I am a Junior Research Fellow at the Department of English, Durham University. I am working on the satiric reception of scientific experiments in seventeenth-century England.
Project Summary “Philosophia Triumphans: The Literary Reception of Seventeenth-Century Experimental Philosophy”
My Royal Society project explored the fruitful relationship between the physiological research at the Anatomy House in Copenhagen and contemporary poetry. I focused on three key figures: Simon Paulli, the founder of the Anatomy House; his assistant Michael Kirstein; and Thomas Bartholin, Paulli’s successor as the Chair of Anatomy. All three performed animal dissections and vivisections, and also had a flair for literature.
The Lisa Jardine Grant funded my research trip to Copenhagen, where I worked on archival material in Danish and English. Every day for two weeks, I consulted archival material in the Royal Danish Library, looking for verse that commented on the anatomical practices of the University of Copenhagen. I read everything from seventeenth-century Danish newspapers to satirical collections by Danish authors and poetry written by anatomists themselves.
I found that Simon Paulli left behind a number of neglected texts crucial for the history of science and medicine. His inaugural speech at the opening of the Anatomy Theatre in 1644 gives us a unique, insider’s view into the beginnings of anatomy in Copenhagen. Similarly, his essay on the origins and uses of anatomy offers a thoughtful contemporary perspective on the art of anatomy.
I found that Michael Kirstein’s pen was as skilful as his knife. I examined his Latin verses on animal and human anatomies in which he participated. The tone ranges from humorous to melancholic. His epigram on the dissection of a monkey is an invaluable early example of a poem on the ordeal of an experimental animal, and has affinities with the verses on canine vivisections by English poets. In his other poems, Kirstein gives a voice to the animal skeletons that adorned the walls of the anatomy theatre. The animals that he helped to dissect are thus granted life after death.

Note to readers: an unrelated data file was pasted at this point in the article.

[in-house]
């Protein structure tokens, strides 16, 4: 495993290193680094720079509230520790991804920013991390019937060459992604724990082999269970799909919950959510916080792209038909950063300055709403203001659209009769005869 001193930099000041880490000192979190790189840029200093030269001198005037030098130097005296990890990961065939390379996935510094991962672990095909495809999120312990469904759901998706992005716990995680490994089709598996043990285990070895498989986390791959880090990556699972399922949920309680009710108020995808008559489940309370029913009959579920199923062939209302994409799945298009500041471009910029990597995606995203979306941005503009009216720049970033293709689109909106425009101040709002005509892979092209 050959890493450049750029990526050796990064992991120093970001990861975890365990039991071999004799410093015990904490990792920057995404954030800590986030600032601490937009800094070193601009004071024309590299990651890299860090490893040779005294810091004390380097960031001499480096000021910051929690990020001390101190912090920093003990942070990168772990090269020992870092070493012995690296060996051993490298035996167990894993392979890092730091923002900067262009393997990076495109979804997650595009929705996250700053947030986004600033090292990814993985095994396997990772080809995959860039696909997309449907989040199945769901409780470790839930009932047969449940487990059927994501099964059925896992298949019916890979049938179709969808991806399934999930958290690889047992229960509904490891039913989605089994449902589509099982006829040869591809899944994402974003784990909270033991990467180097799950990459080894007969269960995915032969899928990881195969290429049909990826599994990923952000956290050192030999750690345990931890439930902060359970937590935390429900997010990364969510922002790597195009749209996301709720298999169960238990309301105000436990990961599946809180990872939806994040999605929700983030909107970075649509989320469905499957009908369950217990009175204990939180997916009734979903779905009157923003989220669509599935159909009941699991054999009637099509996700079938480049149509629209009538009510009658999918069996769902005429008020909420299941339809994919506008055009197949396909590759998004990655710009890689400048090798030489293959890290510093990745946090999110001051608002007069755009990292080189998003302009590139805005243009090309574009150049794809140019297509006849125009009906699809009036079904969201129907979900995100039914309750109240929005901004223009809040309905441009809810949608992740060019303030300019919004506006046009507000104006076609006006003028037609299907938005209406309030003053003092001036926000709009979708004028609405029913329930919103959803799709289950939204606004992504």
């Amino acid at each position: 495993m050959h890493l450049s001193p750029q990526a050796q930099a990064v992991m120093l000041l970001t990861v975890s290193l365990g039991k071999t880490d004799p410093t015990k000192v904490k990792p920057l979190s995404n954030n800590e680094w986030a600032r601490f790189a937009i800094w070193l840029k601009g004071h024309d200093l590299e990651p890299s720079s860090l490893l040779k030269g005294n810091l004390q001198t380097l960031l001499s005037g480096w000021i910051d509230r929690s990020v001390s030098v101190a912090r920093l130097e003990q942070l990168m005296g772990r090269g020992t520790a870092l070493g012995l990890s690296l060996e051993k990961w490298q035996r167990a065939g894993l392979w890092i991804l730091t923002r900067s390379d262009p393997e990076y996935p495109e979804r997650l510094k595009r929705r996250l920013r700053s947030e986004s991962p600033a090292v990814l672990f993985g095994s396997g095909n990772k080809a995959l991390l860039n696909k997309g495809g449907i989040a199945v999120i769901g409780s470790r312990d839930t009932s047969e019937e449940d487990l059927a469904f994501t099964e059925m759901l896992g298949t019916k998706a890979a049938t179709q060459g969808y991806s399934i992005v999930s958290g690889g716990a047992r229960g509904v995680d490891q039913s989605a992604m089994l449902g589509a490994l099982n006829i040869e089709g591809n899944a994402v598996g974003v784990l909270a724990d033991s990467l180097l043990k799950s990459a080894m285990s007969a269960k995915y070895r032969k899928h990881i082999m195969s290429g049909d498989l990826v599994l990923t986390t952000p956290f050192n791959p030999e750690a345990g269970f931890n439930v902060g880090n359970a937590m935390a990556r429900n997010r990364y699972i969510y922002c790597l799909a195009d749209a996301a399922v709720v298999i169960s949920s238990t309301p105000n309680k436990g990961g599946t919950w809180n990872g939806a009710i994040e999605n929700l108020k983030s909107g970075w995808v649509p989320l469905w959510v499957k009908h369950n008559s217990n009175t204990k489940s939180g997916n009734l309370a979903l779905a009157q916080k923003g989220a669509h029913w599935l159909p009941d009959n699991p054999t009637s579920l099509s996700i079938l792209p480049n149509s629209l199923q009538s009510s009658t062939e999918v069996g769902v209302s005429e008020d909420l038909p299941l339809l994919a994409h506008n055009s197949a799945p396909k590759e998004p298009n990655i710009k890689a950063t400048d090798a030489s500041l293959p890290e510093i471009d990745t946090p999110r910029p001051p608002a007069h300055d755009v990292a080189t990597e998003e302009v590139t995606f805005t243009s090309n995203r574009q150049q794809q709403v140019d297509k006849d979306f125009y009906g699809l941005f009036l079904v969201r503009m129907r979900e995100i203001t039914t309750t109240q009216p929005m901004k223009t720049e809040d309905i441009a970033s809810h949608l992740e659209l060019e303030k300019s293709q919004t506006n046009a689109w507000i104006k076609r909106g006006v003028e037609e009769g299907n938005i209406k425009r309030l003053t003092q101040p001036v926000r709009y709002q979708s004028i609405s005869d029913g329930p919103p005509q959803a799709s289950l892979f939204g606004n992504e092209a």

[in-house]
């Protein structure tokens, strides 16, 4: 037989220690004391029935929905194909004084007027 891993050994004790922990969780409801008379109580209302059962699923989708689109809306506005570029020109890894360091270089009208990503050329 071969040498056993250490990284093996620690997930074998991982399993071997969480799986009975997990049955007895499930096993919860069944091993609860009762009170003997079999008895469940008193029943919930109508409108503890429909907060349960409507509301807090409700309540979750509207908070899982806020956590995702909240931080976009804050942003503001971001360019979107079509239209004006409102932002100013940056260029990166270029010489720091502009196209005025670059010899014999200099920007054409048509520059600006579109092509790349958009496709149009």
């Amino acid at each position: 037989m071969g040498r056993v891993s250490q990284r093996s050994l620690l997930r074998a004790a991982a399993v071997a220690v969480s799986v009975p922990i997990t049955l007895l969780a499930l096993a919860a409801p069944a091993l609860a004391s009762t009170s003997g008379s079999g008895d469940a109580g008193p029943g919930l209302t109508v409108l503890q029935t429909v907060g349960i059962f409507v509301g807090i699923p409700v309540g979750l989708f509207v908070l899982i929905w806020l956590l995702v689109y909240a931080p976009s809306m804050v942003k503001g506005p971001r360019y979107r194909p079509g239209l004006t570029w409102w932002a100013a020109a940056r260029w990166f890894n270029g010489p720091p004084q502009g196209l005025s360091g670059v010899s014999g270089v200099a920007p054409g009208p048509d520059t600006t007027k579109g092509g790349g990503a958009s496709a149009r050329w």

I also worked on Thomas Bartholin’s rich collection of Latin verses, another vital source for studying how anatomists perceived their own work and how they combined it with literature. Among the most interesting poems is the one dedicated to a vivisected dog that helped Bartholin discover the lymphatic system. Bartholin makes it clear that the dog is his collaborator, just as deserving as the anatomist since its body has enabled the advancement of medicine and science.
My translations of Bartholin’s poem on the dog and two poems by Kirstein (on another monkey and a scorpion) will be published in the next issue of Philosophy Activism Nature journal. Accompanied by short essays, the translations are aimed at raising awareness of the early modern experimenters’ engagement with their animal subjects.
Article, entitled ‘English Dogs and Danish Monkeys: Literary Responses to Vivisection in Early Modern London and Copenhagen,’ comparing Kirstein’s epigram to Robert Grove’s hexameters on William Harvey’s vivisected dog.
I am in the process of developing a blog that would disseminate my findings.
I am in conference with Thomas Bristow as to how the poems dedicated to the animal skeletons might be linked to the current de-extinction projects.
Connections made in Copenhagen resulted in the invitation to present a paper at the Early Modern Privacy Conference in Copenhagen (9-11 Apr, Royal Danish Academy of Science and Letters).
The grant has enabled me to reach out to researchers beyond Copenhagen. As a result, I will spend four months (1 June - 30 Sept) as a visiting researcher at the Centre for Environmental Humanities at Aarhus University.